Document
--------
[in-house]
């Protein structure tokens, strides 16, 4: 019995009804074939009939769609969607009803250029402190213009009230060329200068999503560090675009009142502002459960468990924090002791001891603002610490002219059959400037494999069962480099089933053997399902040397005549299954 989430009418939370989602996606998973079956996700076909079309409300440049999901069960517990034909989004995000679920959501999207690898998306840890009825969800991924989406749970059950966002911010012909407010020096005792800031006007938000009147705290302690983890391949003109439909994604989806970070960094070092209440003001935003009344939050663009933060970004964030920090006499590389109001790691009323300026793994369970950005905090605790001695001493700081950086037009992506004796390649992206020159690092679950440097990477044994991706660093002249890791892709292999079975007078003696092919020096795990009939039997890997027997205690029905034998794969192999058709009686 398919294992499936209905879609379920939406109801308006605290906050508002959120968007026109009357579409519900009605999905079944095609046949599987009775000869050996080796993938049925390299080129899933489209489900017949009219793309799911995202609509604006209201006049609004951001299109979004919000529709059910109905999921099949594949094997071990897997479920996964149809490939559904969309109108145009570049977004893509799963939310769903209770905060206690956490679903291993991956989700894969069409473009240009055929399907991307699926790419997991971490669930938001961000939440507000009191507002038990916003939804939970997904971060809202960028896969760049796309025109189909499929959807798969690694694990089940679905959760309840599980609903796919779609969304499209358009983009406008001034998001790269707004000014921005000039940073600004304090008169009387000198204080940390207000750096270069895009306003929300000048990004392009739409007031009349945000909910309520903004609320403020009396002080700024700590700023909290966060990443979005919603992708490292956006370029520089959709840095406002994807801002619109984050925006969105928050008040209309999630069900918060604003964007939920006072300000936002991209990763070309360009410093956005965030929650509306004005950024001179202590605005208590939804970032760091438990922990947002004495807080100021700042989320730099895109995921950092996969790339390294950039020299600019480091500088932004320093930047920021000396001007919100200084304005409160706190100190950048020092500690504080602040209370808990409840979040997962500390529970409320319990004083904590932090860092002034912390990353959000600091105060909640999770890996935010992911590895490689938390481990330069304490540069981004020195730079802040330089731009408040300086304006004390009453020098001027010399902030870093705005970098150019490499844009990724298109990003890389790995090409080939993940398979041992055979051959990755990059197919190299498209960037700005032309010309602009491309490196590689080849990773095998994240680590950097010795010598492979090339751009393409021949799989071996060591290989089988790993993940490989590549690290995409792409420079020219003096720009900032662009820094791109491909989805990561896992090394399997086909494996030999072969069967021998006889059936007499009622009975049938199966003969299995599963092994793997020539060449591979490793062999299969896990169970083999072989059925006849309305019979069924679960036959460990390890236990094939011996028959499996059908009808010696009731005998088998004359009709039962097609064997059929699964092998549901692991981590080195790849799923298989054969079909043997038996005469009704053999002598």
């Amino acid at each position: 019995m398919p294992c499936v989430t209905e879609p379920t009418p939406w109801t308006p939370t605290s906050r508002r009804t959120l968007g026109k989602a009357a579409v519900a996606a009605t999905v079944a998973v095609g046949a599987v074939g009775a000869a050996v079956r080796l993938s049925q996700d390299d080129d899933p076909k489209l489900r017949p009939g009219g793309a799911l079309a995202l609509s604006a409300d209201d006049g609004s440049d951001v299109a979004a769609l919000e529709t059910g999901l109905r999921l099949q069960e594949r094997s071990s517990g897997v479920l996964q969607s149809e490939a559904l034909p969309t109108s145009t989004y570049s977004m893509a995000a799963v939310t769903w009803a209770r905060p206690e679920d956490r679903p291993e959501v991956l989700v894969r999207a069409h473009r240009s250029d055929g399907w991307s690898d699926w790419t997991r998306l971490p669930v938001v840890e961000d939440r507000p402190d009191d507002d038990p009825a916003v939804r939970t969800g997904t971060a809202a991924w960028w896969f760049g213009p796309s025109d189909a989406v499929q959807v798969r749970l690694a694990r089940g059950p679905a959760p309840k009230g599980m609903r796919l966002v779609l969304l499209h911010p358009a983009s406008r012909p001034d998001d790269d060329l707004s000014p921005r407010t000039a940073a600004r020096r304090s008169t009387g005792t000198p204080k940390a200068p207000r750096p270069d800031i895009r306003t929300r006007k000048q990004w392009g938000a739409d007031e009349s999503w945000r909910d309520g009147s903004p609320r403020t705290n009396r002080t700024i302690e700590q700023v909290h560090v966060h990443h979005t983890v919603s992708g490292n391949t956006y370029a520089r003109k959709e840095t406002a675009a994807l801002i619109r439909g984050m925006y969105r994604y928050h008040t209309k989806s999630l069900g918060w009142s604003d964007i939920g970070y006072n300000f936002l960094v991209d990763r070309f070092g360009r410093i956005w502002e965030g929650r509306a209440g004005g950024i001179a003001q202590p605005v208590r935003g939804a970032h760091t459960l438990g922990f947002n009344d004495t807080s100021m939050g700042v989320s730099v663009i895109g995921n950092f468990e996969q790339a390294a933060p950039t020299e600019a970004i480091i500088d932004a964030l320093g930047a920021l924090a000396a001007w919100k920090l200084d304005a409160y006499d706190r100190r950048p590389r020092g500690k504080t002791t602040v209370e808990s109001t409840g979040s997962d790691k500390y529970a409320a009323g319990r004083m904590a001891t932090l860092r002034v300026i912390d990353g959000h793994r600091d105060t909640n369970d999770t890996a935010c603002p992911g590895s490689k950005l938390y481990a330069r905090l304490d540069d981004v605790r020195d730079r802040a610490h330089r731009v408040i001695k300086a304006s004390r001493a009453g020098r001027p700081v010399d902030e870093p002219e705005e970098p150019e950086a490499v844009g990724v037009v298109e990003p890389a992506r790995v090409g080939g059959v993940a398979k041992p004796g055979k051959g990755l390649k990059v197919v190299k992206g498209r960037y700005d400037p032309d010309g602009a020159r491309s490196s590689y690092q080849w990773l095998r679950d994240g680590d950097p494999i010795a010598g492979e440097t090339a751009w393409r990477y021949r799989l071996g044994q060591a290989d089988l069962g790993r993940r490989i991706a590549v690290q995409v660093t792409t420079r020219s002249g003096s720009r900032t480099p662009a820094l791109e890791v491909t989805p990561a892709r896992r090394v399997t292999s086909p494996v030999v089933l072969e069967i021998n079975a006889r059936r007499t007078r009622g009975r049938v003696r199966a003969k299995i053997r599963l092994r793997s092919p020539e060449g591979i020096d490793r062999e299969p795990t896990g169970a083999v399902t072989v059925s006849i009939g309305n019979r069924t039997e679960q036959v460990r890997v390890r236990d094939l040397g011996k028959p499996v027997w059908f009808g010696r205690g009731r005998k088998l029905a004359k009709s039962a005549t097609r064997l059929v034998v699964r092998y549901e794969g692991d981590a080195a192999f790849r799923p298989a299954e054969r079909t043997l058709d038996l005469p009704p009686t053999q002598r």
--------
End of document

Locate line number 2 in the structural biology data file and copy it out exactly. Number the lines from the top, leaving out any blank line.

């Protein structure tokens, strides 16, 4: 019995009804074939009939769609969607009803250029402190213009009230060329200068999503560090675009009142502002459960468990924090002791001891603002610490002219059959400037494999069962480099089933053997399902040397005549299954 989430009418939370989602996606998973079956996700076909079309409300440049999901069960517990034909989004995000679920959501999207690898998306840890009825969800991924989406749970059950966002911010012909407010020096005792800031006007938000009147705290302690983890391949003109439909994604989806970070960094070092209440003001935003009344939050663009933060970004964030920090006499590389109001790691009323300026793994369970950005905090605790001695001493700081950086037009992506004796390649992206020159690092679950440097990477044994991706660093002249890791892709292999079975007078003696092919020096795990009939039997890997027997205690029905034998794969192999058709009686 398919294992499936209905879609379920939406109801308006605290906050508002959120968007026109009357579409519900009605999905079944095609046949599987009775000869050996080796993938049925390299080129899933489209489900017949009219793309799911995202609509604006209201006049609004951001299109979004919000529709059910109905999921099949594949094997071990897997479920996964149809490939559904969309109108145009570049977004893509799963939310769903209770905060206690956490679903291993991956989700894969069409473009240009055929399907991307699926790419997991971490669930938001961000939440507000009191507002038990916003939804939970997904971060809202960028896969760049796309025109189909499929959807798969690694694990089940679905959760309840599980609903796919779609969304499209358009983009406008001034998001790269707004000014921005000039940073600004304090008169009387000198204080940390207000750096270069895009306003929300000048990004392009739409007031009349945000909910309520903004609320403020009396002080700024700590700023909290966060990443979005919603992708490292956006370029520089959709840095406002994807801002619109984050925006969105928050008040209309999630069900918060604003964007939920006072300000936002991209990763070309360009410093956005965030929650509306004005950024001179202590605005208590939804970032760091438990922990947002004495807080100021700042989320730099895109995921950092996969790339390294950039020299600019480091500088932004320093930047920021000396001007919100200084304005409160706190100190950048020092500690504080602040209370808990409840979040997962500390529970409320319990004083904590932090860092002034912390990353959000600091105060909640999770890996935010992911590895490689938390481990330069304490540069981004020195730079802040330089731009408040300086304006004390009453020098001027010399902030870093705005970098150019490499844009990724298109990003890389790995090409080939993940398979041992055979051959990755990059197919190299498209960037700005032309010309602009491309490196590689080849990773095998994240680590950097010795010598492979090339751009393409021949799989071996060591290989089988790993993940490989590549690290995409792409420079020219003096720009900032662009820094791109491909989805990561896992090394399997086909494996030999072969069967021998006889059936007499009622009975049938199966003969299995599963092994793997020539060449591979490793062999299969896990169970083999072989059925006849309305019979069924679960036959460990390890236990094939011996028959499996059908009808010696009731005998088998004359009709039962097609064997059929699964092998549901692991981590080195790849799923298989054969079909043997038996005469009704053999002598």